Toshiba’s Glasses-Free 3-D Panel: Worth the Wait?

At CEATEC 2011, Asia’s biggest consumer electronics show held here this week, Toshiba Corp. unveiled two glasses-free 3-D TV models, challenging the current practice of forcing consumers to wear special glasses when watching 3-D TV.

Although many consumer electronics manufacturers, including Sony, are believed to be working on “glasses-less” 3-D TV technologies, all are keeping mum on their progress.

Toshiba decided to steal the 3-D-crazed industry’s thunder at CEATEC, showing 20- and 12-inch glasses-free LCD 3-D TV sets, both scheduled to launch here in December. Toshiba also demonstrated a 56-inch LCD TV prototype and another 3-D TV model that requires no special glasses. Toshiba has no immediate plans to introduction the 56-inch model.

In an interview with EE Times, Yuzo Hirayama, chief research scientist at multimedia laboratory of Toshiba’s corporate R&D center, said: “Our management has decided that there is no reason to keep the fruits of our research results hidden in our lab. If we know it works, they said, we should get it out there as commercial products.” Hirayama has been working on glasses-free 3-D TV technologies since 2005.

The use of a lenticular lens system is a well-understood principal for those who want to build an auto-stereoscopic high-definition 3-D TV that doesn’t need special glasses. That’s exactly what Toshiba did.

To some, 3-D TVs that don’t require glasses is a non-starter since the technology has been plagued with two well-known problems: lousy resolution and limited viewing angle. However, Toshiba claims to have solved some of these problems.

The demonstration showed that Toshiba’s new 3-D TV has a viewing angle of about 40 degrees. If viewers step out of that boundary, they see doubled images on a screen. Hirayama, however, noted that the viewing angle in the conventional glasses-free 3-D TV was about 20 degrees. “We doubled the viewing angle by developing special software to optimize light emission from the center, right and left of the screen.”

Toshiba made two crucial innovations in terms of the resolution delivered by its own glasses-free 3-D TVs: An engineering team developed a special panel technology; and several LSIs designed to do multi-parallax conversion were integrated with Toshiba’s Cell processor engine.

Special Panel Technology
Toshiba developed a special high-definition, LED-backlit LCD panel packed with 8.29 million pixels. “That’s about four times the pixels used in a full HD panel,” Hirayama explained. The new high-definition panel can produce the final 3-D image at a 1280 x 720 resolution, Hirayama noted, when deployed in Toshiba’s 21-inch glasses-less 3-D TV. The panel also uses 1,440 LEDs positioned directly under the LCD panel to brighten 3-D images.

When compared with a 1920 x 1080 resolution reproduced on a regular large-screen 3-D TV with glasses, Toshiba’s approach, at 1280 x 720, still falls short in terms of resolution. Still, Toshiba’s glasses-less 3-D TV looks far better than other conventional glasses-free 3-D TVs.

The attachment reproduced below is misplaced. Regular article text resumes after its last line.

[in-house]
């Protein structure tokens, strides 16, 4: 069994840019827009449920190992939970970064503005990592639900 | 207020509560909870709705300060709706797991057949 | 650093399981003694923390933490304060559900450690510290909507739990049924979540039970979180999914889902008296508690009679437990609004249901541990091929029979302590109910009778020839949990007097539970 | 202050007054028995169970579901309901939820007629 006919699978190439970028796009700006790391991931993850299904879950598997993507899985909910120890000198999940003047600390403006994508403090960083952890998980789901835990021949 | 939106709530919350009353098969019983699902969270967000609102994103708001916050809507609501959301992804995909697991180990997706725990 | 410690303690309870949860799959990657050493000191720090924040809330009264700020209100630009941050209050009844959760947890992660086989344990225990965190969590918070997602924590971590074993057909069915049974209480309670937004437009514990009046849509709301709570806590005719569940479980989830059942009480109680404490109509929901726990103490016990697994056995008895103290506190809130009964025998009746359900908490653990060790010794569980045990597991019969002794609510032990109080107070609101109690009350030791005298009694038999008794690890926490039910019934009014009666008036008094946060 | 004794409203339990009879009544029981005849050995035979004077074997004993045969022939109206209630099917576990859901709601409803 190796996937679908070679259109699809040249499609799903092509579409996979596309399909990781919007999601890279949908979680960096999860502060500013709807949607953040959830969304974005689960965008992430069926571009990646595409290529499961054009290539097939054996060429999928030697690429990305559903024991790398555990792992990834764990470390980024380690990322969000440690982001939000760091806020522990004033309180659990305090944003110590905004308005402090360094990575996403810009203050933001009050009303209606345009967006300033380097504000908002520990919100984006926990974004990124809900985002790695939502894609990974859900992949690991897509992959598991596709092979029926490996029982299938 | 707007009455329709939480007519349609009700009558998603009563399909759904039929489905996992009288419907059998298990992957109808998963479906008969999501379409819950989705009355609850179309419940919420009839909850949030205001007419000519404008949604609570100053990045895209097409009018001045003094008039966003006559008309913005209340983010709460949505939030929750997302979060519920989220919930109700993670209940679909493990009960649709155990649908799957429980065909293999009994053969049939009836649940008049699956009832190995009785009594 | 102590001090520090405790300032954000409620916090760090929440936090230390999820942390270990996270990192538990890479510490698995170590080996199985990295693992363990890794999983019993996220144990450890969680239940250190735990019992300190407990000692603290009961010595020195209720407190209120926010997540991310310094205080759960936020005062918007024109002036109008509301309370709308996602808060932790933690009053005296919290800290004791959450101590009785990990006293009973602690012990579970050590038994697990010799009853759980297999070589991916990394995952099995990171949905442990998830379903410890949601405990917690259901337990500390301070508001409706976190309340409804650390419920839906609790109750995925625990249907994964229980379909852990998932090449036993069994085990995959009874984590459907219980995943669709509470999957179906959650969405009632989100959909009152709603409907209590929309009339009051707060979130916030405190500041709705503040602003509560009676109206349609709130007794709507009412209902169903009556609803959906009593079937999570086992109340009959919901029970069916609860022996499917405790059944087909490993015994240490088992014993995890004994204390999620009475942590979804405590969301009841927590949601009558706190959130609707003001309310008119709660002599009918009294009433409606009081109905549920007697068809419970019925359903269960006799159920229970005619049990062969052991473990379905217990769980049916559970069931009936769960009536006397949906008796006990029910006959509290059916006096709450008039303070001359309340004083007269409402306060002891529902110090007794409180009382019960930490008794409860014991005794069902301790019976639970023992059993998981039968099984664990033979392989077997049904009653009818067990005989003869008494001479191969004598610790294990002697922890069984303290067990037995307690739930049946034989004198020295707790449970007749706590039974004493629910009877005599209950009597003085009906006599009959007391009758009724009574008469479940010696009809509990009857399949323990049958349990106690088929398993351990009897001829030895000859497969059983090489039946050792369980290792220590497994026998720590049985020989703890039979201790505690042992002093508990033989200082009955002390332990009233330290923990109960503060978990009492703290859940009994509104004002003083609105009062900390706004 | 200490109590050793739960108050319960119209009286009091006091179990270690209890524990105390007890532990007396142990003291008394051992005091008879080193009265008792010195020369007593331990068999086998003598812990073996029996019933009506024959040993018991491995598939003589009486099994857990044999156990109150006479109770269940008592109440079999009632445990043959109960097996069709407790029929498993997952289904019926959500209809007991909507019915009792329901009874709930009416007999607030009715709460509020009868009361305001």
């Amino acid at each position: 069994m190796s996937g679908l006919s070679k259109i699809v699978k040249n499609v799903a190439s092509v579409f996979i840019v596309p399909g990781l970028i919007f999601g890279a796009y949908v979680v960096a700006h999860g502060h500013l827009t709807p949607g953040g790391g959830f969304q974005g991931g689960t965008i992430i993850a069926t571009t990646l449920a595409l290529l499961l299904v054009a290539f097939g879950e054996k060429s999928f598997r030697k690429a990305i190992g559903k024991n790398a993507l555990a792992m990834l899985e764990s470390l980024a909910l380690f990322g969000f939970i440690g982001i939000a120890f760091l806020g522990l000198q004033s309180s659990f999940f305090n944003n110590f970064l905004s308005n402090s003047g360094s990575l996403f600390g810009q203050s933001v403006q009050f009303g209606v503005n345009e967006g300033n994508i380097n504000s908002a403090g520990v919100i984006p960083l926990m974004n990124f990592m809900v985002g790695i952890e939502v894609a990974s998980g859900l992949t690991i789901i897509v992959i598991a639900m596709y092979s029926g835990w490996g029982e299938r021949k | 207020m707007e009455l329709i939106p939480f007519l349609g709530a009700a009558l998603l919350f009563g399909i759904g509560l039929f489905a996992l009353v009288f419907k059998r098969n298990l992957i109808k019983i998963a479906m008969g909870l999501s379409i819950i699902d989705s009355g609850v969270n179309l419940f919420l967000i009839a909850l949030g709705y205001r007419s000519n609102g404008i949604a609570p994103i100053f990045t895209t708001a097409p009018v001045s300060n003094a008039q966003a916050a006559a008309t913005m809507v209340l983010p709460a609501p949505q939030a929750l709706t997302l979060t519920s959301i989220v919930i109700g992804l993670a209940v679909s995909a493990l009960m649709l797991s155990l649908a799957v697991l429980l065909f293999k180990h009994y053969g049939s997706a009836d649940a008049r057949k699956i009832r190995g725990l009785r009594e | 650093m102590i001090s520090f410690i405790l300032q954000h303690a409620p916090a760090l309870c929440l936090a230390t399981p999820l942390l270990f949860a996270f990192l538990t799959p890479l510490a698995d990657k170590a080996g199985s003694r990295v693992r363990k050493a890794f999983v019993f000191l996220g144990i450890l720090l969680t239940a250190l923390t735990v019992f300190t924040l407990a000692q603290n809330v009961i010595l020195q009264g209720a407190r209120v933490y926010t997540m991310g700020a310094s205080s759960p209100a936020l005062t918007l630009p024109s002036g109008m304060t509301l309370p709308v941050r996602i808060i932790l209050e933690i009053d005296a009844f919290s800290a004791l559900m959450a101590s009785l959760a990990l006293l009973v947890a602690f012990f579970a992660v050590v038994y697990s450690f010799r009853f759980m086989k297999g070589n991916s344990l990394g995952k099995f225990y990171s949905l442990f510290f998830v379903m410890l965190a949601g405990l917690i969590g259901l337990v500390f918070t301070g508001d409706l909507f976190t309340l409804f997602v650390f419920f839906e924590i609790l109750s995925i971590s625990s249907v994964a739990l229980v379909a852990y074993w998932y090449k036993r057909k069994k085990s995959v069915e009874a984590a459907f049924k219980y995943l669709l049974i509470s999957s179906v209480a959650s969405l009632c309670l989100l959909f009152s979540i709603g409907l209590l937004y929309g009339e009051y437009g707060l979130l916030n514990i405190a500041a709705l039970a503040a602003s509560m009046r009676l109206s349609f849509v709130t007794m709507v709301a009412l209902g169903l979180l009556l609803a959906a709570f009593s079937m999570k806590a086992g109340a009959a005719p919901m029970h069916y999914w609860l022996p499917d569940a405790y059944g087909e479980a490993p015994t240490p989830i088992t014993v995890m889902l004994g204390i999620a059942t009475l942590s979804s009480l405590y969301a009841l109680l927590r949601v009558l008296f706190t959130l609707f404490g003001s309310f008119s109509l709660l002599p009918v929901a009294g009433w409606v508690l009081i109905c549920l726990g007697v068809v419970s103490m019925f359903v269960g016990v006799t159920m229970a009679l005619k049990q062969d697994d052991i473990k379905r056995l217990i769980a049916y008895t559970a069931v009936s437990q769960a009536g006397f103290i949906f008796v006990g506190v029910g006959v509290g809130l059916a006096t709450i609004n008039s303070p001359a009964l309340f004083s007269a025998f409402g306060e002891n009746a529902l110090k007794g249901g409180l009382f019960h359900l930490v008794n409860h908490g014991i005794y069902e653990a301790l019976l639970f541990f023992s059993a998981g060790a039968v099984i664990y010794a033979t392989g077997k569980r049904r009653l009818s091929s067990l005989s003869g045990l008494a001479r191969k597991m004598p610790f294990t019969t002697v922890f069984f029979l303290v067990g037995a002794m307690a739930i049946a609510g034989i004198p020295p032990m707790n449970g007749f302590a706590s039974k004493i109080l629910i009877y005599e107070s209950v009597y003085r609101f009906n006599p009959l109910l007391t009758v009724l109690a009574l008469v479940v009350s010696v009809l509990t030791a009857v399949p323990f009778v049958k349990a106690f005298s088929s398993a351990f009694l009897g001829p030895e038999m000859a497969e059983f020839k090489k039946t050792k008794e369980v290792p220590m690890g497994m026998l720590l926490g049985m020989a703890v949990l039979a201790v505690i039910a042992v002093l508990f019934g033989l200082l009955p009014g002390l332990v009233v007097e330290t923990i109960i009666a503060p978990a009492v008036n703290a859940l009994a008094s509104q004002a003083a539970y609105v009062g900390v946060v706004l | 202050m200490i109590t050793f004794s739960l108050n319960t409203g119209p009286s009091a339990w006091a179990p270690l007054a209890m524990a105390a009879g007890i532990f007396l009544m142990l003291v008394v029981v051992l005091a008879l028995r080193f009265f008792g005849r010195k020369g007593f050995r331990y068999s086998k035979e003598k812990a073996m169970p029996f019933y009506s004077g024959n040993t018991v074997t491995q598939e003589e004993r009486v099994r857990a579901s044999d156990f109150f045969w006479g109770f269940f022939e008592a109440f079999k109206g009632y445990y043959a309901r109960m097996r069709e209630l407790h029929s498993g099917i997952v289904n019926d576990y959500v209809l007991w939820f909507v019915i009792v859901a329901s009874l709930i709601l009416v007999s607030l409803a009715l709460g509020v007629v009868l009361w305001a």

Beyond packing more pixels into its LCD panel, Toshiba engineers also arranged each pixel to support the display of RGB in a layout expressly designed for 3-D imaging. By systematically aligning pixels and adopting a perpendicular lenticular sheet, Toshiba’s LCD panel eliminates “blurring” – a vertical wavy pattern caused by interference in the cycle – often observed in conventional 3-D technology without glasses.

Toshiba’s 3-D panel displayed much better images compared to Sharp’s 3.8- and 10.6-inch 3-D LCD panels that require no special glasses. Sharp’s 3-D LCD modules, also demonstrated here, showed annoying vertical wavy patterns. Sharp is a supplier of a LCD panel for Nintendo's upcoming 3-D handheld.

Toshiba collaborated on 3-D panel development with Toshiba Mobile Display Co. subsidiary that is focused on small to medium-sized LCD displays. Toshiba declined to identify its partner for its 56-inch glasses-free 3-D TV prototype.

Heavy-duty Post Processing
At the heart of Toshiba’s 3-D technology is an integral imaging system and a perpendicular lenticular sheet to display natural images, according to Toshiba. Toshiba’s image processing technology creates nine parallax images from the original content to deliver 3-D images.

Hirayama said Toshiba engineers developed several special LSIs to accomplish various parts of image post processing. “In principle, what such LSIs have to do is to take 2-D image, estimate its depth and create nine images from nine directions to deliver 3-D images,” he said.

The custom chips are now part of Toshiba’s new Cell Regza Engine, which serves as the heart of Toshiba’s new 20-inch 3-D TV requiring no glasses.

Those hoping to see Toshiba’s glasses-free 3-D TV demonstration had to wait a minimum of 90 minutes. Was it worth the wait? Based on a string of earlier disappointments, the answer is yes. For consumers waiting to buy a 3-D TV, they wait for Toshiba’s glasses-less 3-D TV will be even longer.

At a time when many consumers are already exposed to a slew of large-screen 3-D TV models, Toshiba’s 12- and 20-inch 3-D TV, even without glasses, may seem a little underwhelming. Toshiba Mobile Display has no plans to develop big-screen LCDs, so finding a large-screen LCD panel partner is a must for Toshiba if it plans to offer its glasses-less 3-D TV to the market.

Price remains a big issue. It will cost roughly $1,400 for the 12-inch model and $2,800 for 20-inch model. Hence, Toshiba must figure out how to improve its 3-D architecture in order to reduce panel production costs.

Toshiba may also have to decide sooner rather than later whether it should allow its chip division to sell or license Cell engines to other OEMs. For now, Toshiba has no answers to these questions.

By Junko Yoshida, EE Times